China Slows Down Cotton Imports

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China has slowed down its cotton imports as the price difference between its domestic cotton and the imported cotton have narrowed significantly.

International cotton prices stayed at a fairly high level since the beginning of 2014, even as China's domestic cotton prices continued to decline, especially after the base price of reserve release cotton was lowered in April. The price gap between its domestic cotton and imported cotton is down to 2,000 Yuan per ton under 1% tariff and about 1,000 Yuan under sliding duty. The narrowed price gap and sluggish demand has reduced cotton imports largely.

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According to China's customs statistics, in April, China imported 224,400 tonnes of cotton, 2,300 tonne more over the month and 47.9% down Y/Y; the average import price was US$ 2,087/tonne, US$ 25 up over March, 7.5% up Y/Y. The cumulative import of the first eight months of 2013/14 season was 2,109,200 tonnes, 33.4% down Y/Y; during the first four months of 2014, China's cotton imports were 9,850,000 ton, 45.2% down Y/Y.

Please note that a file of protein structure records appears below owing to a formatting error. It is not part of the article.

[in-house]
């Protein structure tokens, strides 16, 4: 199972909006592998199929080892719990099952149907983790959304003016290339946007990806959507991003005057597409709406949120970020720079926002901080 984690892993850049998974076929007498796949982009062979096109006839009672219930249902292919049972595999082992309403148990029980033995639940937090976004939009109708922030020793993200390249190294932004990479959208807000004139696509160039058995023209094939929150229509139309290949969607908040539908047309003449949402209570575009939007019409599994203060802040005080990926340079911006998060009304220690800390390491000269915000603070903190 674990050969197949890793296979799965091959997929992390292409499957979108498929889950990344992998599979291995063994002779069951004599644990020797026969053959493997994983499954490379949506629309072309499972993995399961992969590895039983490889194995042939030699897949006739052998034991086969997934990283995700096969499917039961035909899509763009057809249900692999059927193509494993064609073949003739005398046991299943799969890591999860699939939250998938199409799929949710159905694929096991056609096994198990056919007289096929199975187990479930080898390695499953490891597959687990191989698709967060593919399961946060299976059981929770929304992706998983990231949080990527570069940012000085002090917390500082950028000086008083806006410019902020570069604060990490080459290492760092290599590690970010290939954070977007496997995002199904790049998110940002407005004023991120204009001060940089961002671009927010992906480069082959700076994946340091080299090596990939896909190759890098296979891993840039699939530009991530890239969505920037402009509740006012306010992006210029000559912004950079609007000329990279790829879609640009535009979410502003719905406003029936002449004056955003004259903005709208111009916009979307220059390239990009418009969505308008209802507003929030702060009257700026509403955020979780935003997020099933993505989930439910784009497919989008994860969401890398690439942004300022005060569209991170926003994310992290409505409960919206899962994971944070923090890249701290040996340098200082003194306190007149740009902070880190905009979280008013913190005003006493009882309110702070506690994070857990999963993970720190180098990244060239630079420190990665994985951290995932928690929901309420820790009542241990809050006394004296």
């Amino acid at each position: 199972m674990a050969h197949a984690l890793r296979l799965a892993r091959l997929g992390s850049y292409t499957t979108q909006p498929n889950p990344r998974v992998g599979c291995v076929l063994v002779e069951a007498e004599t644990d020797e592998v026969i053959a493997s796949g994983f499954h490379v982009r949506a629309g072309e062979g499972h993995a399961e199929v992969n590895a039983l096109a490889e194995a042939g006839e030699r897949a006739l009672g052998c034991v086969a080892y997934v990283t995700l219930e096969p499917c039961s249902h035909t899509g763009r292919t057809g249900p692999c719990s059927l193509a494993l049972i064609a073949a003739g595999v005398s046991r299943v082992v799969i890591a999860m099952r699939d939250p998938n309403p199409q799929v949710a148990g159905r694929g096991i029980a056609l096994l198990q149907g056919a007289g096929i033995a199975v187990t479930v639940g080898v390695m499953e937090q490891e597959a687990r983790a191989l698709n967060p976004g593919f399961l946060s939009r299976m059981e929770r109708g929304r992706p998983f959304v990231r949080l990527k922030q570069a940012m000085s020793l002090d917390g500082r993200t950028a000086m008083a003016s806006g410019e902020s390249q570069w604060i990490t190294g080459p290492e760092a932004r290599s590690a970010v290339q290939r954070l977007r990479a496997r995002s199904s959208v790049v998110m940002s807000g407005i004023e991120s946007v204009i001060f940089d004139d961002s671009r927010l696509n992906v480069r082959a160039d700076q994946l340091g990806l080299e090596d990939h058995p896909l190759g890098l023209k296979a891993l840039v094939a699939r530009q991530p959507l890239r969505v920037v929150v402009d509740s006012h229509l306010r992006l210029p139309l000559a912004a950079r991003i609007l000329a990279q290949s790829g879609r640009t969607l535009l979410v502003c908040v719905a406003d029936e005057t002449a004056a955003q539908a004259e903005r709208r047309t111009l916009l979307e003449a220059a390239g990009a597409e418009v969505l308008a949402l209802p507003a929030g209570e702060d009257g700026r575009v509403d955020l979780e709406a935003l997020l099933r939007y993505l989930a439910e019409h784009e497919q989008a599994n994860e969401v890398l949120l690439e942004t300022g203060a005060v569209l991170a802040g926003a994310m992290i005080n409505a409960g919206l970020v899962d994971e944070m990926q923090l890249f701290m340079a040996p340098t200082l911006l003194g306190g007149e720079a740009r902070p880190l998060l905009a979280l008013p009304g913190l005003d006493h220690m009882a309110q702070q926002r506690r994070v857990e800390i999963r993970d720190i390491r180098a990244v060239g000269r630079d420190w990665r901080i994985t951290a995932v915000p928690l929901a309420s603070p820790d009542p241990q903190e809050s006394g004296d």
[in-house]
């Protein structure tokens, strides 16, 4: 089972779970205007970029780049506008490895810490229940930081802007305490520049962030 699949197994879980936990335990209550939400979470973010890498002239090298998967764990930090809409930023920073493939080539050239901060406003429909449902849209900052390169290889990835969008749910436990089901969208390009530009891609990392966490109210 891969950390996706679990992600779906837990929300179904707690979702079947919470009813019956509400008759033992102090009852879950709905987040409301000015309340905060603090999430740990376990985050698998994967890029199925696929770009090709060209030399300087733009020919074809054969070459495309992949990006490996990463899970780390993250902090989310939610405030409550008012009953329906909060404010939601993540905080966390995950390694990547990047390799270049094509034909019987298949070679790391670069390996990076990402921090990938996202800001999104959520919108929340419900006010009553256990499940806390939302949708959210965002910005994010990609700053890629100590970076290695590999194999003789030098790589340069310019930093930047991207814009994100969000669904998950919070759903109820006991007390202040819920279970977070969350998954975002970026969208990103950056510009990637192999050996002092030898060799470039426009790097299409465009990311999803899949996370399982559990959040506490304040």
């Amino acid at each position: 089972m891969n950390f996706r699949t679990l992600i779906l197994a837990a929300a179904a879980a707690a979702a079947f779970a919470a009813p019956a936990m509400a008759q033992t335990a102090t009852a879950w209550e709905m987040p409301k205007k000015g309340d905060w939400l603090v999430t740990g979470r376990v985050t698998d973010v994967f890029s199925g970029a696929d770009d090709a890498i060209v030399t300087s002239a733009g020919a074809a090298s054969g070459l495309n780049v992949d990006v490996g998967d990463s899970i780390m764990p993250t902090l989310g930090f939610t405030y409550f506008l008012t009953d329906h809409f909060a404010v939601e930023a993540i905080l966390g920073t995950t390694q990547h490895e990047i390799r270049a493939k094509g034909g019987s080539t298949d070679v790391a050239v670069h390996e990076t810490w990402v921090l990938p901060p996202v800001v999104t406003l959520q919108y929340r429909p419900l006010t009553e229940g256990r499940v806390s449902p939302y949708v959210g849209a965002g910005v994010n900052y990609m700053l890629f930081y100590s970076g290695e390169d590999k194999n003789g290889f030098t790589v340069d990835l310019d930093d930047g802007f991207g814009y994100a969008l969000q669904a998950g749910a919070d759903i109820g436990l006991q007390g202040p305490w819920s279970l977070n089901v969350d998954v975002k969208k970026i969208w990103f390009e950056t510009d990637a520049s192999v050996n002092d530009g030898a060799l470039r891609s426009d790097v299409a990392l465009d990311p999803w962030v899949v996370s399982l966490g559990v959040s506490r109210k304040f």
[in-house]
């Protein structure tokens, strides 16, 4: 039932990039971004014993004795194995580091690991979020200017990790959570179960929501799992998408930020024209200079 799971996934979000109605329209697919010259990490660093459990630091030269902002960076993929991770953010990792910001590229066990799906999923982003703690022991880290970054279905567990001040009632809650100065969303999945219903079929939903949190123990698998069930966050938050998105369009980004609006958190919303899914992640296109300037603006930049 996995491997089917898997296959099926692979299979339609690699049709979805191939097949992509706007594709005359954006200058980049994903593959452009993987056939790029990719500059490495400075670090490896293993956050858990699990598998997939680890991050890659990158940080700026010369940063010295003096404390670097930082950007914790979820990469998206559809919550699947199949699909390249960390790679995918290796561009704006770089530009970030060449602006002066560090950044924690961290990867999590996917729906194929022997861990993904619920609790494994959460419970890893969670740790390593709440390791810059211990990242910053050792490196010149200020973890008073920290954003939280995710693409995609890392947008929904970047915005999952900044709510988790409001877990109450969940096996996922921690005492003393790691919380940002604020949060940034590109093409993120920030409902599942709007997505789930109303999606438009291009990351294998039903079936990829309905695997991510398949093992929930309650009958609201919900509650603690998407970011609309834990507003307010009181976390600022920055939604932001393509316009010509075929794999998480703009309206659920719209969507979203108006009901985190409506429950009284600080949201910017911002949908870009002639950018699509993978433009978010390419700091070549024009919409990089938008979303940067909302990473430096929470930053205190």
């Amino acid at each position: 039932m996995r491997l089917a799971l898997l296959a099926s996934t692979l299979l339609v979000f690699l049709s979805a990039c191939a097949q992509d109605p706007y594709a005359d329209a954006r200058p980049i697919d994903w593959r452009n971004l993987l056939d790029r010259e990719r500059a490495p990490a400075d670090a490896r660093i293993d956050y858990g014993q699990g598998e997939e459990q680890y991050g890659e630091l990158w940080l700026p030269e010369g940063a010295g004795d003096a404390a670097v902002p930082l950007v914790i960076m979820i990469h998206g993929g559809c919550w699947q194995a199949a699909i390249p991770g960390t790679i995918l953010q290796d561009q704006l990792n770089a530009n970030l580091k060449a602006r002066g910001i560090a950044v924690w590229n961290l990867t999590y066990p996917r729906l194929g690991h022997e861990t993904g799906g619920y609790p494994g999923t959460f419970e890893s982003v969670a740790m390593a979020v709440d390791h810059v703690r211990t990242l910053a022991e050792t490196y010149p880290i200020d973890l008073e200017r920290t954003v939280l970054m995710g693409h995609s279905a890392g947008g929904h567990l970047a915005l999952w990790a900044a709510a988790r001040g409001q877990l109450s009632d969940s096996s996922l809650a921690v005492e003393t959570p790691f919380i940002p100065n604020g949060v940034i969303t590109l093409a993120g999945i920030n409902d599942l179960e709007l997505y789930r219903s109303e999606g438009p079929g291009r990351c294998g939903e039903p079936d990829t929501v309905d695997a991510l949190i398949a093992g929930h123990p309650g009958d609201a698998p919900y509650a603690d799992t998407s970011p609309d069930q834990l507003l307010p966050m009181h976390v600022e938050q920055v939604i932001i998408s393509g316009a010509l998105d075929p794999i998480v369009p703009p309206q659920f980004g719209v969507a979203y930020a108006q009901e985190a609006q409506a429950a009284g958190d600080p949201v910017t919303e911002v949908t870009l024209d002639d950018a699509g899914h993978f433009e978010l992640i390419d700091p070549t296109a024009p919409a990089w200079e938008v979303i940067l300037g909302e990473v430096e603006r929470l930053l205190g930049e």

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By mid-May, cotton crop in China was coming along fine, with most growing the third true leaf and some the fifth true leaf. Reserve cotton release transaction has been declining continually. By the middle of May, 91,900 tonnes of cotton was sold and daily transaction was 18,000 tonne, nearly 30% down over the week. By May 16, reserve cotton release totalled 1,627,000 tonnes, 30.6% of the transaction percentage, including 1,524,000 tonnes of domestic cotton and 103,000 tonnes of imported cotton.

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